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Our favorite placement to start

You will find as many opinions of the perfect microphone placement as people recording. But you got to start somewhere to build your own opinion, so here are some placements we like to start with (if using one microphone), adjusting them by ear as we go.

With a small diaphragm microphone: 

Version 1: On many guitars you get a nice and balanced sound if your microphone is about 12-24 inches (30-60cm) away, and points straight at the guitar top under the fretboard (or above if you are playing a cutaway). Start with the center of the area (the borders being the sound hole, the fretboard, and the curve of the side of the guitar). If your guitar is heavy on the bass move more to the neck, if its treble is more pronounced move more to the sound hole.

Version 2: Position the microphone in front of the guitar, about 12-24 inches (30-60cm) away from the sound hole. Move the microphone sideways till it lines up with the 12th fret, as this is the sweet spot for recording most acoustic guitars. Angle the microphone at a 45-degree angle towards the guitar’s sound hole.

With a large diaphragm microphone:

Try to place it in front of the fretboard also about 12-24 inches (30-60cm) away in between the 12th and 14th fret. Make sure that you are not too close to the sound hole as this often results in an inferior, muddy sound.

 Mic placement adjustments to try out

  • Experiment with mic placement to capture different sounds and tones.
  • Move the microphone closer to the sound hole to capture a fuller, bassier sound.
  • Move the microphone closer to the fretboard to capture more of the guitar’s high-end frequencies.
  • Try different distances and angles until you find the sweet spot that works best for your particular guitar and playing style.

Remember to listen carefully and adjust the microphone position as needed to achieve the desired sound. It’s also a good idea to record a few test tracks to hear how the guitar sounds with each placement.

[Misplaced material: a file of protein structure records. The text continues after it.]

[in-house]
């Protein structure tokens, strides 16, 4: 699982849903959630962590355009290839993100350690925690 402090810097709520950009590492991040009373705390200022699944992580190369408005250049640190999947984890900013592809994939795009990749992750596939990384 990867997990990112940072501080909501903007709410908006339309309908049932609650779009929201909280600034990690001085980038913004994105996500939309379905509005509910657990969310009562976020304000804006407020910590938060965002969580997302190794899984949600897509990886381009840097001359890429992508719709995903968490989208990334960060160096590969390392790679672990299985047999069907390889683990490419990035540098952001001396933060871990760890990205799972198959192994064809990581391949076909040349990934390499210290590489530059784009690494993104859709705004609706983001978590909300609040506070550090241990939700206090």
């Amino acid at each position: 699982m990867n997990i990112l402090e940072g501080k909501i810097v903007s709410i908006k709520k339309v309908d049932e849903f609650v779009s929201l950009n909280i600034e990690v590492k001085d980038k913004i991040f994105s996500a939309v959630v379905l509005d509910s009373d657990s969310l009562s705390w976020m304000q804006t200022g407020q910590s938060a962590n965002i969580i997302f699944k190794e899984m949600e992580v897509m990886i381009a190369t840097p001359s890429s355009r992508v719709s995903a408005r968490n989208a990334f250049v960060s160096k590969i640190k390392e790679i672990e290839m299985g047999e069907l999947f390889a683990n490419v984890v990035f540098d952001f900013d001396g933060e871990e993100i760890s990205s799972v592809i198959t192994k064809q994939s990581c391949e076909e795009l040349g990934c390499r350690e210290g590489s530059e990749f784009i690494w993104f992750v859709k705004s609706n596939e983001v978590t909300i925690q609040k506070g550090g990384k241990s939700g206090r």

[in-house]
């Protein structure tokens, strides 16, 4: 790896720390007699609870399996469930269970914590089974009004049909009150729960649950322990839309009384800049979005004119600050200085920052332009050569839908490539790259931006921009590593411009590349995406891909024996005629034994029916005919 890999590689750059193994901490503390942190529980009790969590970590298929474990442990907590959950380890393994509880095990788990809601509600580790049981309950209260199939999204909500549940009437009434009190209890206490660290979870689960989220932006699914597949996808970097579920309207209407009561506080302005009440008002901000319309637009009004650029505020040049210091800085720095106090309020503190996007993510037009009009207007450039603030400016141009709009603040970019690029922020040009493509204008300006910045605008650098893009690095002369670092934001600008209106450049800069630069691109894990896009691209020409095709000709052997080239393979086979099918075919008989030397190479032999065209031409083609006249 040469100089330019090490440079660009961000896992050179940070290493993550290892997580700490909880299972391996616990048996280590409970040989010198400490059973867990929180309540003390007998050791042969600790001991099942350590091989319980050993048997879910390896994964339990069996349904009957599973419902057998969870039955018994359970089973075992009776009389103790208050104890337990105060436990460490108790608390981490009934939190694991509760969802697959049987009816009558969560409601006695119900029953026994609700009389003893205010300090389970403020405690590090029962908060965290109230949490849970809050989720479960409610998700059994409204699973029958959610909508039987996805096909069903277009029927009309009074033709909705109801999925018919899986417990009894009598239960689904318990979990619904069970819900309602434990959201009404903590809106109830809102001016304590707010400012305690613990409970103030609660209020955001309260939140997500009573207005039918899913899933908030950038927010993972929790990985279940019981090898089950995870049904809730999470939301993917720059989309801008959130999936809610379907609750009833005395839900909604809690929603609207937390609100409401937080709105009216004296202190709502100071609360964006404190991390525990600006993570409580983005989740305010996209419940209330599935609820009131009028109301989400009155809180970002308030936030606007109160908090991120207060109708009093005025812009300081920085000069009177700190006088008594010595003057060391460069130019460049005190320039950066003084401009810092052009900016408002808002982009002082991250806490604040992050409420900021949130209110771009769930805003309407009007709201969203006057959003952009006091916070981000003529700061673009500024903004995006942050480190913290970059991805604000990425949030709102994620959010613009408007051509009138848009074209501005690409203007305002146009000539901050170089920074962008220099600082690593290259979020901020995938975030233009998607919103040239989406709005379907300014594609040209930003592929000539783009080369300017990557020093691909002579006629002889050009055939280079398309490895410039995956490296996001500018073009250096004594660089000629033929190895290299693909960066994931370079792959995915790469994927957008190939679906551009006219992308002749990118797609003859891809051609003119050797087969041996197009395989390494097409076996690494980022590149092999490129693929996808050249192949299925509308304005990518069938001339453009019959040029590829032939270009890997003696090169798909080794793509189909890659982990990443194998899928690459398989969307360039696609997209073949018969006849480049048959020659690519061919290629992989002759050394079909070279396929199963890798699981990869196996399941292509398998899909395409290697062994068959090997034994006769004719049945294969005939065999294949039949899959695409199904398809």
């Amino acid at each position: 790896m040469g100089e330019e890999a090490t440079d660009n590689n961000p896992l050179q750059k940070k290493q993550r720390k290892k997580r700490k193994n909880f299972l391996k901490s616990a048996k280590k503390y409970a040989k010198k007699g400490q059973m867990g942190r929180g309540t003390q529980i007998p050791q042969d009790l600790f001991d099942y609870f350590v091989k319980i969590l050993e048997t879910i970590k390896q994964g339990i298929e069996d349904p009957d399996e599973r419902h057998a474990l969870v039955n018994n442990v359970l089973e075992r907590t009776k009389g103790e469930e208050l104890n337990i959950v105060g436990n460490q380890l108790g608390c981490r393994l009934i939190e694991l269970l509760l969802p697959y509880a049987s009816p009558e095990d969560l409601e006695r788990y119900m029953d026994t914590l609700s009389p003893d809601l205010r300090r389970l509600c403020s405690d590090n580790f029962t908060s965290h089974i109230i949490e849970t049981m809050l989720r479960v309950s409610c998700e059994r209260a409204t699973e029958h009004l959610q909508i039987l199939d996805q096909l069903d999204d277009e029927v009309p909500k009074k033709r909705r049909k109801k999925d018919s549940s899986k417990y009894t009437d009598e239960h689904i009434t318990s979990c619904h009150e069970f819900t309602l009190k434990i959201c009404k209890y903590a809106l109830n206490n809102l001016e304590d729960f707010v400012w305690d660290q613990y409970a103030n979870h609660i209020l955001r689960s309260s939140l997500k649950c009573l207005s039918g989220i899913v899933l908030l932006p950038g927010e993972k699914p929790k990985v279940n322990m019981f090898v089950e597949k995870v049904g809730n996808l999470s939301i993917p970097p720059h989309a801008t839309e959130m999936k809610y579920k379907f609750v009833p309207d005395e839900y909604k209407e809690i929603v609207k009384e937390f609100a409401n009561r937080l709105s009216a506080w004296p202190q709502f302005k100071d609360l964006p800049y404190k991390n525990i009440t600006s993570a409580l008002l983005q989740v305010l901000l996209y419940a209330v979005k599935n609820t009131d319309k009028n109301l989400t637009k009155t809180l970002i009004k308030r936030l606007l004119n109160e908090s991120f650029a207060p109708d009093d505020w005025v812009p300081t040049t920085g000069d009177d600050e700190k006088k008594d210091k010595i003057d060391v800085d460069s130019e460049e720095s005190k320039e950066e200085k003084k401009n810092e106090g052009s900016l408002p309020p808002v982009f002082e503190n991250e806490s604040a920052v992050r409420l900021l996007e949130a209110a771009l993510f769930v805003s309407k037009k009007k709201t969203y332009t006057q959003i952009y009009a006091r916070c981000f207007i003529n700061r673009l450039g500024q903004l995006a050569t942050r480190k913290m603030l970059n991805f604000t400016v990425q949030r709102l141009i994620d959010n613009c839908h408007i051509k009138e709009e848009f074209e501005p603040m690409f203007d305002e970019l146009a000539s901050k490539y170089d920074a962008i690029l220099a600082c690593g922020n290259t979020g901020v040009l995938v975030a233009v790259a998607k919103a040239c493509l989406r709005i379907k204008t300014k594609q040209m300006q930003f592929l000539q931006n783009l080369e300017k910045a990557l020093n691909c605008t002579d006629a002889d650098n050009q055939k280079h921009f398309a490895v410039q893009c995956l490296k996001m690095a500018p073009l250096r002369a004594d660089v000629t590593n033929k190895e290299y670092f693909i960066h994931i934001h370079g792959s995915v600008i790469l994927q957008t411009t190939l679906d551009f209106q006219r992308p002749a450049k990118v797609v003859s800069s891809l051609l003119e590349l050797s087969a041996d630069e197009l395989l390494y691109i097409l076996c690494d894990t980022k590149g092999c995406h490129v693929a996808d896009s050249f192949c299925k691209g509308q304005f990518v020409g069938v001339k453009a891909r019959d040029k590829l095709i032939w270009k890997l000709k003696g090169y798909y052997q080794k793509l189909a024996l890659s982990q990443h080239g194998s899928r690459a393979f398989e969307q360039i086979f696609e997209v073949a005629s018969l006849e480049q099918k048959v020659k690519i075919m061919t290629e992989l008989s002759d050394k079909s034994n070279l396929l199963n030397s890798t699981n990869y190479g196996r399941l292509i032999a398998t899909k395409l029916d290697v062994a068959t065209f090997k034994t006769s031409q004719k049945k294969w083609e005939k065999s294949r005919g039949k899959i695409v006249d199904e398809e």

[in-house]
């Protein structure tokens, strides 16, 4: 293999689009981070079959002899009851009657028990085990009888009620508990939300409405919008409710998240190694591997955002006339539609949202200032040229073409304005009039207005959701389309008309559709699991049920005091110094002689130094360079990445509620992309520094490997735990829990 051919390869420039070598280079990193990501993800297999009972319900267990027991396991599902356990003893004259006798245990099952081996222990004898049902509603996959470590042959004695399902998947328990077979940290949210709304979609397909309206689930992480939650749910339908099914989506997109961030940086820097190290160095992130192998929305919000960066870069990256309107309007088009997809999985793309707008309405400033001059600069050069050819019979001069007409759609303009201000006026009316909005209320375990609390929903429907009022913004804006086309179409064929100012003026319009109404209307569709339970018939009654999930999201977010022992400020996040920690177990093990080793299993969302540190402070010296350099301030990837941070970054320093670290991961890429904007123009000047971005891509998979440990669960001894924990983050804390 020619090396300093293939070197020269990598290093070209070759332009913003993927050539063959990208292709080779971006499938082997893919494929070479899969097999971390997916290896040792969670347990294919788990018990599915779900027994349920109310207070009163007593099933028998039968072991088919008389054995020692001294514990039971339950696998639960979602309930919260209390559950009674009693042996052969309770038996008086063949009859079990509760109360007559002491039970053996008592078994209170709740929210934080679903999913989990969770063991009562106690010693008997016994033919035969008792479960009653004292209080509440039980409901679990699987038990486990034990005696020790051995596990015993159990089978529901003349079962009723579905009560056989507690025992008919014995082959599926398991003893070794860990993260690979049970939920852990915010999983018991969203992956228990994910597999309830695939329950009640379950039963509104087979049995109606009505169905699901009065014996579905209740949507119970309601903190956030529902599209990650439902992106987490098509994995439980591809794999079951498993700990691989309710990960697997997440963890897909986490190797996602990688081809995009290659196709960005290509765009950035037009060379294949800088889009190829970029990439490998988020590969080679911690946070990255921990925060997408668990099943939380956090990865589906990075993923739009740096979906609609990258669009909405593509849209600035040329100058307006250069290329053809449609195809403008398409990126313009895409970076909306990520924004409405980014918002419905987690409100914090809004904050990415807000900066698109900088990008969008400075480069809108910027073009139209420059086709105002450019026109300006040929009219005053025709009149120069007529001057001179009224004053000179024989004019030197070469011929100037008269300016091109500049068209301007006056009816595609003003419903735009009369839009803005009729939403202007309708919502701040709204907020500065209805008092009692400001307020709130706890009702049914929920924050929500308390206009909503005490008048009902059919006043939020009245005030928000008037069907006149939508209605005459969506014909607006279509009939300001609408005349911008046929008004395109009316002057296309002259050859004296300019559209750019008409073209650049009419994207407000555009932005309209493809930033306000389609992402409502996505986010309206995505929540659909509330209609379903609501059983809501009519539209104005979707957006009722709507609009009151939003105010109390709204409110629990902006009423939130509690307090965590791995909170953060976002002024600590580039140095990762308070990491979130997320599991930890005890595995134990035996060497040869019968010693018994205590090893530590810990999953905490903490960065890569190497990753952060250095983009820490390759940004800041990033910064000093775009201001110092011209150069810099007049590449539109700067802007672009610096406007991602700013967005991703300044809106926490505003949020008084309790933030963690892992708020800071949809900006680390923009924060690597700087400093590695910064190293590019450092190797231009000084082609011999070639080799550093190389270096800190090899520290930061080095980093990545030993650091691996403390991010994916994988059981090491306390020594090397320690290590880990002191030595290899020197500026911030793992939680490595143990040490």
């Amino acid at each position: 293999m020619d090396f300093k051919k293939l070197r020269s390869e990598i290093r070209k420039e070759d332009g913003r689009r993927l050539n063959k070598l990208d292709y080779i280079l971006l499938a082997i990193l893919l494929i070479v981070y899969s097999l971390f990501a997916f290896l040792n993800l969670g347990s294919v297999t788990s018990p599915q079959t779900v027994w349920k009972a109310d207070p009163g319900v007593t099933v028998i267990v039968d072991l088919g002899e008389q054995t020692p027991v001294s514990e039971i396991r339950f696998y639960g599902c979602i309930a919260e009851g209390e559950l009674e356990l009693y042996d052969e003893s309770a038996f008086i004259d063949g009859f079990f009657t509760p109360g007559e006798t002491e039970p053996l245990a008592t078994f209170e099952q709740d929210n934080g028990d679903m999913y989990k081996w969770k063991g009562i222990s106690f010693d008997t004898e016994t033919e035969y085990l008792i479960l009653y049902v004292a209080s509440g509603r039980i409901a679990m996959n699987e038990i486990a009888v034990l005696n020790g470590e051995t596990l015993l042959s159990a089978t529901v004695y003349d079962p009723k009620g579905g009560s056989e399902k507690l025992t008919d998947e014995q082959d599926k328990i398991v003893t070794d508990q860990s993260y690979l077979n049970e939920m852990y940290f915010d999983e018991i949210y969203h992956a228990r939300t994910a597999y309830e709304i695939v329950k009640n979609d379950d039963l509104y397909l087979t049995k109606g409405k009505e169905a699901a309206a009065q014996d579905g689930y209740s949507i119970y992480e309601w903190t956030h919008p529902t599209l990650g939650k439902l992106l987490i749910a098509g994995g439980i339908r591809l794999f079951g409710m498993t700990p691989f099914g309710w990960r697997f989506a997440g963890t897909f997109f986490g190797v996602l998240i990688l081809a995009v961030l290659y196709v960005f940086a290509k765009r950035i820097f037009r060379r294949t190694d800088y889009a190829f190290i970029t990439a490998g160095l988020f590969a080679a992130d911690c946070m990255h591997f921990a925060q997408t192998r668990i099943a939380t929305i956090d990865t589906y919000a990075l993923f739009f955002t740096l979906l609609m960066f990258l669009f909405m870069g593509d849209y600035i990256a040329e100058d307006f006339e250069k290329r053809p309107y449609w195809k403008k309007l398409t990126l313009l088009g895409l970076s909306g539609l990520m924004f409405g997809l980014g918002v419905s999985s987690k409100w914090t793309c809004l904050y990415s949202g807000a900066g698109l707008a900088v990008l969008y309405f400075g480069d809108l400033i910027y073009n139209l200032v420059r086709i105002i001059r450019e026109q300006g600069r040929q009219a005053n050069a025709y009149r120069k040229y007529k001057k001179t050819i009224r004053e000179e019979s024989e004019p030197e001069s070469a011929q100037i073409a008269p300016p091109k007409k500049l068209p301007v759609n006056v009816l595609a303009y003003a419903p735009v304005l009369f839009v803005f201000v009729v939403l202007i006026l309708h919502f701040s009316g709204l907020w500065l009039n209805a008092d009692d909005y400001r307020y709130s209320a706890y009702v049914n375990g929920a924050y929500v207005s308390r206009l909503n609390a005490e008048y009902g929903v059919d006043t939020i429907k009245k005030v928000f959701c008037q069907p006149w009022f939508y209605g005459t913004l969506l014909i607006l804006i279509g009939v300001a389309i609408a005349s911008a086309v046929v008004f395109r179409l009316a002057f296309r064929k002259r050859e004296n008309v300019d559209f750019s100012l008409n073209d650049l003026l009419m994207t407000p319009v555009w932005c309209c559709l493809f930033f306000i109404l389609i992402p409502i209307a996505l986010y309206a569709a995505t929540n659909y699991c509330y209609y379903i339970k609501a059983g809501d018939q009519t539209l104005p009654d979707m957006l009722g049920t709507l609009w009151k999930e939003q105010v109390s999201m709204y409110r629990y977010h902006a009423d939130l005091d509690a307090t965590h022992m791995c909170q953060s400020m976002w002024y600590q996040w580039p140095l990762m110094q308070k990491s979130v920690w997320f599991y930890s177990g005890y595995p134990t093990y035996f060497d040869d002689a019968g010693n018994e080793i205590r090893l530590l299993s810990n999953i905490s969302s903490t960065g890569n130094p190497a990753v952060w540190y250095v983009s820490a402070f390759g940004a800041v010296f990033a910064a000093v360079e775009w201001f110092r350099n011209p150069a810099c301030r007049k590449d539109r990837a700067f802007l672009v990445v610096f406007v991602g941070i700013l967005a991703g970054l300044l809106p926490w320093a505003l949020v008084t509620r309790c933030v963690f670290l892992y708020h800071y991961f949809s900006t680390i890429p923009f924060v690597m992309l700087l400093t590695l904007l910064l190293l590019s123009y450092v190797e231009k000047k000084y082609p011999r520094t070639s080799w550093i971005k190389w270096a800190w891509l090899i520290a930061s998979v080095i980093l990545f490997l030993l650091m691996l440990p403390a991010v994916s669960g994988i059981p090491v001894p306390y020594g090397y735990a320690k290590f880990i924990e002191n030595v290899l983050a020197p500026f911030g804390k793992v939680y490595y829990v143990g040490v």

Level Setting

Level setting is an important step in the recording process that can greatly affect the final sound quality of your acoustic guitar recording. It involves adjusting the input gain of your microphone to ensure that the signal is strong enough to be captured by your recording device without clipping or distorting.

You want to avoid recording at a level that’s too low, as it can result in unwanted noise and hiss. However, you also don’t want to record too hot, as this can result in clipping and distortion.

To set the levels, start by playing your guitar as loudly as you would during the actual recording. Then, adjust the input gain on your audio interface or mixer until the loudest parts of your playing are reaching close to -3 dB on the level meter. It’s important to make sure that the levels never reach 0 dB, as this can cause clipping and distortion.

Once you’ve set the input gain, it’s a good idea to play a few test recordings and listen back to make sure that the levels are consistent and the sound is clean. If you notice any clipping or distortion, you may need to adjust the gain again or lower the input level of your recording device.

Proper level setting can make a big difference in the quality of your acoustic guitar recording and can prevent issues such as unwanted noise or distortion. It’s an essential step that should not be overlooked in the recording process.

5 Helpful Tips Before You Start Recording

  1. Use a reference recording: Before starting your recording, listen to a reference track that features an acoustic guitar. This will help you get an idea of the ideal volume level and sound you’re aiming for.
  2. Room preparation: Look for a space with good acoustics and minimal background noise. A quiet room with minimal reflections is ideal for recording. Soft fabrics swallow unwanted reverb and should be placed strategically.
  3. Adjust the gain and Monitor your levels: Start by adjusting the gain on your preamp or interface to ensure you’re capturing a strong signal. While recording, keep an eye on your levels, you should aim to have the loudest parts of your playing just below the point where the microphone starts to clip.
  4. Experiment with mic placement: You may find that certain placements result in a better balance of volume and tone.
  5. Make adjustments in post-production: If you find that your levels aren’t quite right after recording, you can make adjustments during the mixing stage. Use a compressor or limiter to even out the levels and bring up quieter parts of the recording. However, be careful not to overdo it, as this can result in a compressed and unnatural sound.

By following these tips, you should be able to achieve a well-balanced and professional-sounding recording of your acoustic guitar using just one microphone.